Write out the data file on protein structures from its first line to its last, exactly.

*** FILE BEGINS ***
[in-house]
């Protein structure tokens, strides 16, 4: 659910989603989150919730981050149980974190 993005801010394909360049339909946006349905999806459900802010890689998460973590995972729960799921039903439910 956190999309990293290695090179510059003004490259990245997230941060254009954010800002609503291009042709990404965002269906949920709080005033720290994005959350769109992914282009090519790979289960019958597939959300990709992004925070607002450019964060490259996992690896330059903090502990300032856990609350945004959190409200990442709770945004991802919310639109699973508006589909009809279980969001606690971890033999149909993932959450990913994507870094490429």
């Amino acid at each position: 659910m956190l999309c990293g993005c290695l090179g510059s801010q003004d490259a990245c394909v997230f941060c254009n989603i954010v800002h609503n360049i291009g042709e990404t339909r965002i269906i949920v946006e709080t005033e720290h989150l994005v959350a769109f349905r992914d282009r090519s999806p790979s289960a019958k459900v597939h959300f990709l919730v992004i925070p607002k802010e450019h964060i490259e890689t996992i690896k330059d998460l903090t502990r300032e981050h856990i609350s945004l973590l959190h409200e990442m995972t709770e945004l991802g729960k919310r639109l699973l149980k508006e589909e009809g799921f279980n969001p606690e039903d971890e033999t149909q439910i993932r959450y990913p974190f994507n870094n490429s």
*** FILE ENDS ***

[in-house]
């Protein structure tokens, strides 16, 4: 659910989603989150919730981050149980974190 993005801010394909360049339909946006349905999806459900802010890689998460973590995972729960799921039903439910 956190999309990293290695090179510059003004490259990245997230941060254009954010800002609503291009042709990404965002269906949920709080005033720290994005959350769109992914282009090519790979289960019958597939959300990709992004925070607002450019964060490259996992690896330059903090502990300032856990609350945004959190409200990442709770945004991802919310639109699973508006589909009809279980969001606690971890033999149909993932959450990913994507870094490429």
């Amino acid at each position: 659910m956190l999309c990293g993005c290695l090179g510059s801010q003004d490259a990245c394909v997230f941060c254009n989603i954010v800002h609503n360049i291009g042709e990404t339909r965002i269906i949920v946006e709080t005033e720290h989150l994005v959350a769109f349905r992914d282009r090519s999806p790979s289960a019958k459900v597939h959300f990709l919730v992004i925070p607002k802010e450019h964060i490259e890689t996992i690896k330059d998460l903090t502990r300032e981050h856990i609350s945004l973590l959190h409200e990442m995972t709770e945004l991802g729960k919310r639109l699973l149980k508006e589909e009809g799921f279980n969001p606690e039903d971890e033999t149909q439910i993932r959450y990913p974190f994507n870094n490429s």